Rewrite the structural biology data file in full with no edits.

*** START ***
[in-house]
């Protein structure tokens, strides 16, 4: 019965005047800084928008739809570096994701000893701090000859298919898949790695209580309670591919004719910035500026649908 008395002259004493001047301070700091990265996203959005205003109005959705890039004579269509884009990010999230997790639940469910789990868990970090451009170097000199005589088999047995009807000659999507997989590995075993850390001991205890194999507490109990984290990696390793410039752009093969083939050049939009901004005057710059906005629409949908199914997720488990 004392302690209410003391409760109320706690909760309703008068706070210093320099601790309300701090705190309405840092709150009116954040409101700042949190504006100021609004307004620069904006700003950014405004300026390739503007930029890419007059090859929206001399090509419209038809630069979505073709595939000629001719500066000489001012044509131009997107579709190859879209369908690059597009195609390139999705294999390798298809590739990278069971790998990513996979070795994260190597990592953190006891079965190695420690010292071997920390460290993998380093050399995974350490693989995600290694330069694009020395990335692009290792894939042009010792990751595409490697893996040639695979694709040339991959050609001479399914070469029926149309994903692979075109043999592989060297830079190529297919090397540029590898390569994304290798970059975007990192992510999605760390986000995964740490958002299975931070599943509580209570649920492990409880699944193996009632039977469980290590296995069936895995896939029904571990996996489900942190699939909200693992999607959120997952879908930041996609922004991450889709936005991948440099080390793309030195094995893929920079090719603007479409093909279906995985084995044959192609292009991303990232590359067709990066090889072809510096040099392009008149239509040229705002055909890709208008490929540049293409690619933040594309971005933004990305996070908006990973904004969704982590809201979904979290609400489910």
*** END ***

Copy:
[in-house]
């Protein structure tokens, strides 16, 4: 019965005047800084928008739809570096994701000893701090000859298919898949790695209580309670591919004719910035500026649908 008395002259004493001047301070700091990265996203959005205003109005959705890039004579269509884009990010999230997790639940469910789990868990970090451009170097000199005589088999047995009807000659999507997989590995075993850390001991205890194999507490109990984290990696390793410039752009093969083939050049939009901004005057710059906005629409949908199914997720488990 004392302690209410003391409760109320706690909760309703008068706070210093320099601790309300701090705190309405840092709150009116954040409101700042949190504006100021609004307004620069904006700003950014405004300026390739503007930029890419007059090859929206001399090509419209038809630069979505073709595939000629001719500066000489001012044509131009997107579709190859879209369908690059597009195609390139999705294999390798298809590739990278069971790998990513996979070795994260190597990592953190006891079965190695420690010292071997920390460290993998380093050399995974350490693989995600290694330069694009020395990335692009290792894939042009010792990751595409490697893996040639695979694709040339991959050609001479399914070469029926149309994903692979075109043999592989060297830079190529297919090397540029590898390569994304290798970059975007990192992510999605760390986000995964740490958002299975931070599943509580209570649920492990409880699944193996009632039977469980290590296995069936895995896939029904571990996996489900942190699939909200693992999607959120997952879908930041996609922004991450889709936005991948440099080390793309030195094995893929920079090719603007479409093909279906995985084995044959192609292009991303990232590359067709990066090889072809510096040099392009008149239509040229705002055909890709208008490929540049293409690619933040594309971005933004990305996070908006990973904004969704982590809201979904979290609400489910």